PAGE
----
Tailoires HIV/AIDS criteria for assessing strength of evidence

  • The level of evidence: informed judgment, associations, plausibility evidence, or probability evidence from randomized controlled trials.

  • The quality of the intervention: what are constant and variable components of the intervention, is it feasible, are there identified mechanisms of action, is there an experiential base, and has there been careful pilot testing?

  • The quality of the outcome measures: the robustness and validity of the outcome measures.

  • The process evaluation of the intervention: the reception by target group and practitioners,factors facilitating and inhibiting implementation, and the quality of implementation, in terms of intensity, duration and completeness.

  • The context in which the intervention is delivered: similarities between target groups, the sociocultural setting, the environment and infrastructure, and historical factors such as the phase of the epidemic.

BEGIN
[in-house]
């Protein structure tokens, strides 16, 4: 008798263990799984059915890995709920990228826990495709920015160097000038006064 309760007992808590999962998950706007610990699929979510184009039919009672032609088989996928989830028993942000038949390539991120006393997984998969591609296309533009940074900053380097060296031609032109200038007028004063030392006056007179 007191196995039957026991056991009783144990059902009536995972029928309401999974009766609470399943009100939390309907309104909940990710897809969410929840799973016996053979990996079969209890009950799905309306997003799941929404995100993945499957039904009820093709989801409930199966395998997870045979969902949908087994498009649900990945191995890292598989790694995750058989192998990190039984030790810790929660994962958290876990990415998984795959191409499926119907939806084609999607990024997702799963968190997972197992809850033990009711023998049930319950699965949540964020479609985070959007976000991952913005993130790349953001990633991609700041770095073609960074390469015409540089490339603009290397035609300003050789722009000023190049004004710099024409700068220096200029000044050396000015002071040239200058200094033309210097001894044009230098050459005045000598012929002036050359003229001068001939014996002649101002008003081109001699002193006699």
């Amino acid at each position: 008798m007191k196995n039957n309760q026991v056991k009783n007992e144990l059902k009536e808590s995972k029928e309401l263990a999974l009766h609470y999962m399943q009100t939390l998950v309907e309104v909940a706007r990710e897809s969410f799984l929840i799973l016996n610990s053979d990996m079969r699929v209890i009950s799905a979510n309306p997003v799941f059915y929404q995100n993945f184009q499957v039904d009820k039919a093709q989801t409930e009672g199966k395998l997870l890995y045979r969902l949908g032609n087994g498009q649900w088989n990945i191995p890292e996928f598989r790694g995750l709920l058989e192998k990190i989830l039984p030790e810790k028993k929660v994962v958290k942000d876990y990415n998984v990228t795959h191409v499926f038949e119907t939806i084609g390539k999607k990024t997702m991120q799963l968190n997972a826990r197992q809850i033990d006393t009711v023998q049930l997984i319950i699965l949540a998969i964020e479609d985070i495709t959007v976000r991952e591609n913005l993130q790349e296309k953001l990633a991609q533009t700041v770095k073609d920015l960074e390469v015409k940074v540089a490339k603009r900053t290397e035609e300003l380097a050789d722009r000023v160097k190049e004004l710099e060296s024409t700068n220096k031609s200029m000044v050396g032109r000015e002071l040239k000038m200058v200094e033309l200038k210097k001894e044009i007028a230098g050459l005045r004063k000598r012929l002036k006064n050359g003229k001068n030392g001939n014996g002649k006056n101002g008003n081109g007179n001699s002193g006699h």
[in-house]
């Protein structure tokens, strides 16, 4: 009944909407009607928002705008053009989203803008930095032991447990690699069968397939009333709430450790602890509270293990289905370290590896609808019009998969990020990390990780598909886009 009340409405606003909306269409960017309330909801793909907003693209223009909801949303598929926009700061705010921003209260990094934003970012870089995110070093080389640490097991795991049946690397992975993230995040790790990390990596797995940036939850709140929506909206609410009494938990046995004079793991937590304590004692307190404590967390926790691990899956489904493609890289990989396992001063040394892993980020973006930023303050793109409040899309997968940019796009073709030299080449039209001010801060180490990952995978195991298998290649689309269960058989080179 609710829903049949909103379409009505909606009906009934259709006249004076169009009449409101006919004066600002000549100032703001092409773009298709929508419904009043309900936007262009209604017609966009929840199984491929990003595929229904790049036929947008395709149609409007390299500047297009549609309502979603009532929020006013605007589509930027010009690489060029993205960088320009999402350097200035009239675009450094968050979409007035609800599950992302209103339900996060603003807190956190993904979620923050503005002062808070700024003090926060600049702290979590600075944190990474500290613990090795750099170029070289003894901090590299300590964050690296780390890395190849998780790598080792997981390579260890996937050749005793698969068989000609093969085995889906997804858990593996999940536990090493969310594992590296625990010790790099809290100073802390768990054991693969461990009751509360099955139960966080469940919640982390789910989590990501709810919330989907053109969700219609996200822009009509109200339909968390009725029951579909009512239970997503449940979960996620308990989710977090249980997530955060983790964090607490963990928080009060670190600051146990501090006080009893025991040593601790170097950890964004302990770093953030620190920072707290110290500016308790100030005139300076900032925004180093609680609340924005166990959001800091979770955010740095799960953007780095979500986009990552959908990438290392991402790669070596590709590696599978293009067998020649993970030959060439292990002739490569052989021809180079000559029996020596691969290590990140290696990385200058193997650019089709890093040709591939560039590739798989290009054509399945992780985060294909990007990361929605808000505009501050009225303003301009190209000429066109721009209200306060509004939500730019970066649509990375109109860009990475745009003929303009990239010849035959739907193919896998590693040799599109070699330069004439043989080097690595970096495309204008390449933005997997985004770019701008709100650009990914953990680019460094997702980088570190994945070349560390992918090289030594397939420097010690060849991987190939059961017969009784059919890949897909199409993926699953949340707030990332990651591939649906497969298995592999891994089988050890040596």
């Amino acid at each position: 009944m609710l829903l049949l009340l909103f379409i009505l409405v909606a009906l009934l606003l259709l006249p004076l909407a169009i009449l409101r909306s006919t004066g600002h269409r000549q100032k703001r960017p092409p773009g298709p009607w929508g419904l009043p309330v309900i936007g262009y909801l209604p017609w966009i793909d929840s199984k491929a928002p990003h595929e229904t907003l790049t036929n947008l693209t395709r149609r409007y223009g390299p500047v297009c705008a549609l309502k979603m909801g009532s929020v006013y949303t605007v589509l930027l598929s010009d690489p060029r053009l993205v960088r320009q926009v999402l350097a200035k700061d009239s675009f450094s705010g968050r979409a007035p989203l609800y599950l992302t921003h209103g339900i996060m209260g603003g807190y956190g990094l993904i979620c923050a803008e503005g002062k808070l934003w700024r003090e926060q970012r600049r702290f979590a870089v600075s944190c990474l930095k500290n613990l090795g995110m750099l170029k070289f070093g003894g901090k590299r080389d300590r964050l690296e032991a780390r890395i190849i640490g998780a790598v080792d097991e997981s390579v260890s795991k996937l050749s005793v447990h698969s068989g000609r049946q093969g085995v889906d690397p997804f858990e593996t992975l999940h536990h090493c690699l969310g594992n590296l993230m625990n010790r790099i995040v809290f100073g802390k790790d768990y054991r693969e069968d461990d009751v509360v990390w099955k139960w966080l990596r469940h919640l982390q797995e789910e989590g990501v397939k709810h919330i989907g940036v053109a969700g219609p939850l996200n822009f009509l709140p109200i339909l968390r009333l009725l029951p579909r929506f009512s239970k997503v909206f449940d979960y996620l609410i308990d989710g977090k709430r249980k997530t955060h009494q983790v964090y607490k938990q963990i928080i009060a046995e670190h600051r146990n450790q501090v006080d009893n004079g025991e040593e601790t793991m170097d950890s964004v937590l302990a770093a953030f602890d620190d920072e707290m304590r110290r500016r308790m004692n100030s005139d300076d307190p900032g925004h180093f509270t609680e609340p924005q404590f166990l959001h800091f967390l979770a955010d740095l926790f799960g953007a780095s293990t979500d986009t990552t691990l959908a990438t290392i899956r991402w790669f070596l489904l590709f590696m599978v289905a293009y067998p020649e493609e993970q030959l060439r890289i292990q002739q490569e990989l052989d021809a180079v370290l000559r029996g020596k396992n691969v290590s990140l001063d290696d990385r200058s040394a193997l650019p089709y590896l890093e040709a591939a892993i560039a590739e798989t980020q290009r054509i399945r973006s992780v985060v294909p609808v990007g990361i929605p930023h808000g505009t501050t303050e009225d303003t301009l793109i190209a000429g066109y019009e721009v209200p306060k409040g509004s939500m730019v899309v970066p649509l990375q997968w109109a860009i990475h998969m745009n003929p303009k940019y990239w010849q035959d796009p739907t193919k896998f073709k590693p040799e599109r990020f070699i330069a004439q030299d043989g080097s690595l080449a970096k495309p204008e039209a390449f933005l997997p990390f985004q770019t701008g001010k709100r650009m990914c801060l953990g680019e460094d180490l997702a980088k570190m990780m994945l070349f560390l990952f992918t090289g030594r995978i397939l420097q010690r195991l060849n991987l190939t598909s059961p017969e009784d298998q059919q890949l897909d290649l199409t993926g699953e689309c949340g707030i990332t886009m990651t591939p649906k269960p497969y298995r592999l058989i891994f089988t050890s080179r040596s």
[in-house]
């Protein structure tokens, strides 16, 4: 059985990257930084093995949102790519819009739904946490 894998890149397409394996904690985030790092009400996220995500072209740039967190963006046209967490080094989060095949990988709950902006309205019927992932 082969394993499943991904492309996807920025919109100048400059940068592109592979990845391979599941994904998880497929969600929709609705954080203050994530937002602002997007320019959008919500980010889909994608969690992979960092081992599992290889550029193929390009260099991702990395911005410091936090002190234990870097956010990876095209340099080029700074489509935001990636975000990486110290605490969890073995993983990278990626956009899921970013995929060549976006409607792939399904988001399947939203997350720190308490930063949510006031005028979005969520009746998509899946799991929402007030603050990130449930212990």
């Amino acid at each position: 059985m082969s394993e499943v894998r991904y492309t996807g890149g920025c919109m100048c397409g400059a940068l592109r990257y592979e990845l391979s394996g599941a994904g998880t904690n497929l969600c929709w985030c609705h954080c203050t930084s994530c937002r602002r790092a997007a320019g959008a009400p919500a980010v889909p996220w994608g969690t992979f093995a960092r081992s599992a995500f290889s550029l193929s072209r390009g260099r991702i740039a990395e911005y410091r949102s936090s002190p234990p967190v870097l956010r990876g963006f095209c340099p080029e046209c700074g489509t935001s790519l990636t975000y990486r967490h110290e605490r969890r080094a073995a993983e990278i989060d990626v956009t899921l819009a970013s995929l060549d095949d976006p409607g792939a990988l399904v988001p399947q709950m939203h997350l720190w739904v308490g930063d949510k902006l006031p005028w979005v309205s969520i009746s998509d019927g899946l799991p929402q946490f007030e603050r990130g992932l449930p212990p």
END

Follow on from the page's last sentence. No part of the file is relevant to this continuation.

Searching led us to evalulead
Searching led us to EvaluLEAD evidence

  • Team concluded: need to develop richer, more sophisticated ways of measuring impact which also takes into account the rich anecdotal information not captured in quantitative evaluation methodologies

  • Stories from SAIE participants were often encouraging, compellingly powerful & showed developmental impact

  • Complexities of leadership development in EvaluLEAD were appealing because of complexity in entrepreneurship development

How evalulead evolved
How EvaluLEAD evolved evidence

  • In 2001 the Population Leadership Program (PLP) of the Public Health Institute (PHI), a project funded by the United States Agency for International Development (USAID), was wrestling with the question “What form of evaluation would best help us determine if and how leadership development activities make a difference?”